A few years ago, I received this remarkable book as a Christmas present from a close friend. He had bought it in a used bookstore knowing I was devoted to opera and classical music generally. It was an incredibly kind and thoughtful gift and it has turned out to be even more stimulating than I had expected.
After presenting me with this book, my friend chatted with me a bit about music. At one point, referring to classical music, he asked “Why do you like it so much?” This is a question I’ve become very familiar with over the years. However, I should clarify that my friend was not asking this in a snide or casual manner. His question was a genuinely fascinated inquiry from an extremely intelligent person with refined tastes. He’s always respected my artistic preferences and, when I like something he doesn’t, he understands where I’m coming from. However, my classical obsession just never added up for him. He knows some classical music and has been impressed, even moved, by it. He admires and respects it. But to be genuinely besotted with it, as I am, or to insist, as I do, that the classical tradition has certain virtues that most other musical forms and traditions lack, seems strange and slightly archaic to him. I say all this not because I think there is anything incorrect or unusual about his view. On the contrary, his question was totally fair and one I’ve heard from other good friends. What was interesting was that I realized I didn’t really have much of an answer for him.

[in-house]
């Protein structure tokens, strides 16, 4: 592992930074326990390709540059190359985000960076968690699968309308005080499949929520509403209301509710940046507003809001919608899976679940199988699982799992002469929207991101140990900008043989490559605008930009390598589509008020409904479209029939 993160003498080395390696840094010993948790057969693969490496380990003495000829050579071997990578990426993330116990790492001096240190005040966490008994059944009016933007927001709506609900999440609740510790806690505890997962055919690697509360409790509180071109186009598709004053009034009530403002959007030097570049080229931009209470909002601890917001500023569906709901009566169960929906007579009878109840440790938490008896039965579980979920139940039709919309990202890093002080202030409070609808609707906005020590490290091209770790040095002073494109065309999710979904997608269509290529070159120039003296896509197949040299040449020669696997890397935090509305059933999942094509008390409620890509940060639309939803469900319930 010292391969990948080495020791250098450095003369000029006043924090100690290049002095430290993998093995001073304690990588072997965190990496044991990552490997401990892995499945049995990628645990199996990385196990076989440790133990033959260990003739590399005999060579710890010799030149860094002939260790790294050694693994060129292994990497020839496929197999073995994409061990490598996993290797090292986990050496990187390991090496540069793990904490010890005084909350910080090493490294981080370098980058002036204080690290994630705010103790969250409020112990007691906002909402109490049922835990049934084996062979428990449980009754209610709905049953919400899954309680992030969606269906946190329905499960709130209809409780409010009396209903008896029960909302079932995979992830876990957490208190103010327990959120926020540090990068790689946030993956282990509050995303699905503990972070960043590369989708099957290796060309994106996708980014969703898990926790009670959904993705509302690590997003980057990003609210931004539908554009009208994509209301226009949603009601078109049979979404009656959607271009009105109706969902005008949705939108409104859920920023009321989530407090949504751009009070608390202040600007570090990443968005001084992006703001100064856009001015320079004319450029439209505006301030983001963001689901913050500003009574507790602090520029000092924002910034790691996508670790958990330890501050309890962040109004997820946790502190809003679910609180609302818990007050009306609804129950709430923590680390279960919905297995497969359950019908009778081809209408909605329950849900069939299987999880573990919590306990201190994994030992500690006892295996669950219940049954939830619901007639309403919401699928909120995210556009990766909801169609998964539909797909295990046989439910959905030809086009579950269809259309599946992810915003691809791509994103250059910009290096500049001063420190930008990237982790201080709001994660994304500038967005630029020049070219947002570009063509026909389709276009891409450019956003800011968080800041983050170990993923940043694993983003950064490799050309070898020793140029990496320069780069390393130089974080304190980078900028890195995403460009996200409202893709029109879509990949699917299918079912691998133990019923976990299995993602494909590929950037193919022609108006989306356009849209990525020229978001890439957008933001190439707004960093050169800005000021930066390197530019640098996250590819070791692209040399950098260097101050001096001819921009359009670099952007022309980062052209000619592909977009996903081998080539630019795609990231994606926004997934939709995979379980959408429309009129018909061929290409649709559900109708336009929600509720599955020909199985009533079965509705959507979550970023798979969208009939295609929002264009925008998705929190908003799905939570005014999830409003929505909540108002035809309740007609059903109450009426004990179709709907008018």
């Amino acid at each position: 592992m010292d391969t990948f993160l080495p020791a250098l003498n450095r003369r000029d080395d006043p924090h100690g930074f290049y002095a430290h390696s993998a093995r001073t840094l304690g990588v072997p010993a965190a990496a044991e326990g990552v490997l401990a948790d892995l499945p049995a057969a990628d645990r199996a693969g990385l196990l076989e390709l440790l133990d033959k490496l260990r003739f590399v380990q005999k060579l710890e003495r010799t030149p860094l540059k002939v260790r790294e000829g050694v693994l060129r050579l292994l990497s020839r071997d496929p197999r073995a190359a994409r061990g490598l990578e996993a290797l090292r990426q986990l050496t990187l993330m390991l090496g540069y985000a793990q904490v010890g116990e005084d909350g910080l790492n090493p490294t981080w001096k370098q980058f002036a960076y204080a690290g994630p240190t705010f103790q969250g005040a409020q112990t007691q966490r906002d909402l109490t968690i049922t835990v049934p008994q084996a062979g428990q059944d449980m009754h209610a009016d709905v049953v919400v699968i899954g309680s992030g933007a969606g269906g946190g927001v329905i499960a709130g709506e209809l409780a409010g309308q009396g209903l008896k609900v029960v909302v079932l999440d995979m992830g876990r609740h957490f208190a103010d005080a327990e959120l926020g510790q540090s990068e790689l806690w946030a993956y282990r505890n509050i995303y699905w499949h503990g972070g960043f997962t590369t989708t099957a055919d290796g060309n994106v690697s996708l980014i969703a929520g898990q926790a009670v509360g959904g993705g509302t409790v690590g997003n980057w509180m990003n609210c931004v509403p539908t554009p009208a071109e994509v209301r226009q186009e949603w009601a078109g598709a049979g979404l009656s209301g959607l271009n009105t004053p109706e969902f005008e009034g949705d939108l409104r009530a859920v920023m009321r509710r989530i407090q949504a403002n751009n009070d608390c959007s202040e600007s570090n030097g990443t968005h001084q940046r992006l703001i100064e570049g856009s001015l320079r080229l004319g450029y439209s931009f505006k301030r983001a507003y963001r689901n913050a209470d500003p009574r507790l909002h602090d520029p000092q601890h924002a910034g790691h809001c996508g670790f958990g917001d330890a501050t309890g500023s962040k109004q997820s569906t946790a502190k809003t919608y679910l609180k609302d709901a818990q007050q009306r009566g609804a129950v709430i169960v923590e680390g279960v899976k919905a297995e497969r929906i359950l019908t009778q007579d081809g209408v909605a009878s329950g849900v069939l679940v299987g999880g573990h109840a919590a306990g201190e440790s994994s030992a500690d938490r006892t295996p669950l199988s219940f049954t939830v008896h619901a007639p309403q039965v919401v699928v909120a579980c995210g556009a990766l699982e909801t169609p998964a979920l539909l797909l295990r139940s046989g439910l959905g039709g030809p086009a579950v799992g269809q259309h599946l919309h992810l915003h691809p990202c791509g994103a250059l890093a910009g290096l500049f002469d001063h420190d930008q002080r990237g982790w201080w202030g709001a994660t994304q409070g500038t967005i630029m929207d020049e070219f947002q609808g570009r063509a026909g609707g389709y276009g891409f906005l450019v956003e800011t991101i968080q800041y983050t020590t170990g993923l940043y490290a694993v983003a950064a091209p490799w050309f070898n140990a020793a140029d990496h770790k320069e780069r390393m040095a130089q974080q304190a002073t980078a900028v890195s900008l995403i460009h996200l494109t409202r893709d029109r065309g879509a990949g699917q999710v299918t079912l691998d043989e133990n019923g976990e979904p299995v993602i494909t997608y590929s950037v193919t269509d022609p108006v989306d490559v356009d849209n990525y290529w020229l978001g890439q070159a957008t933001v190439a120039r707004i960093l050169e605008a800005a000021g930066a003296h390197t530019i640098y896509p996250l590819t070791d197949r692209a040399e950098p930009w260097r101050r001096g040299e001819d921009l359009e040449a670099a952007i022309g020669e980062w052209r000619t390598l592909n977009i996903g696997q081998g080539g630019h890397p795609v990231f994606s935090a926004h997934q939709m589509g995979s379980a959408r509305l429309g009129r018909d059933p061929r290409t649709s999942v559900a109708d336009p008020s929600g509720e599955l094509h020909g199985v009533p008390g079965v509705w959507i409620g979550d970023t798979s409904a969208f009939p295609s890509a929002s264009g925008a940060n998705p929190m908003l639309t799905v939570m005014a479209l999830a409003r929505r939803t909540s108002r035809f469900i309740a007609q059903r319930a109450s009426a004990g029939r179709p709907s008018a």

After finally reading this book, I have a few answers. First though, a few words about the book and its author. It is a series of imagined meetings with important musical figures. Twenty-seven composers are featured along with the legendary violin maker Antonio Stradivarius and the great ballet dancer Jean-Georges Noverre. There is also an almost poetic opening chapter in which the reader meets the embodiment of music itself. Many of the chapters are written in the manner of historical fiction with narrator figures having conversations with the famous musicians. Other chapters are simple biographical sketches. There is no chronological order or any other structure in the book. I have not found much information online about the author, Charles David Isaacson, beyond the fact that he was a music editor and critic with certain defunct New York City newspapers, including the Globe and the Mail. Isaacson was obviously well-established in the music world since this book contains an introduction by famed pianist and composer Leopold Godowsky who refers to Isaacson as a friend. The book also demonstrates that Isaacson was a critic of immense musical knowledge and scholarship. He writes confidently about composers like Monteverdi and Lully who were virtually forgotten by most of his contemporaries. Isaacson later wrote a sequel to this book which I would dearly love to find and read.  Face To Face With Great Musicians: First Group was enormously enjoyable. Anyone who treasures classical music should find it an affirming tonic. The prose is charmingly old-fashioned and it is fascinating to read certain out of date critical attitudes in a book written when they were alive and well. The view of Gluck as a kind of proto-Wagnerian reformer and a John the Baptist-like figure, setting the stage for Mozart, is one such example. Bellini depicted as a saccharine fop is another. While writing for the layman, Isaacson is never condescending. He manages to avoid overly technical terms without dumbing things down. Best of all, Isaacson’s passionate love of music informs every chapter. The whole book goes down quite easily as a result but certain chapters (particularly the ones on Beethoven, Brahms, MacDowell and Cherubini) contain some really fine writing.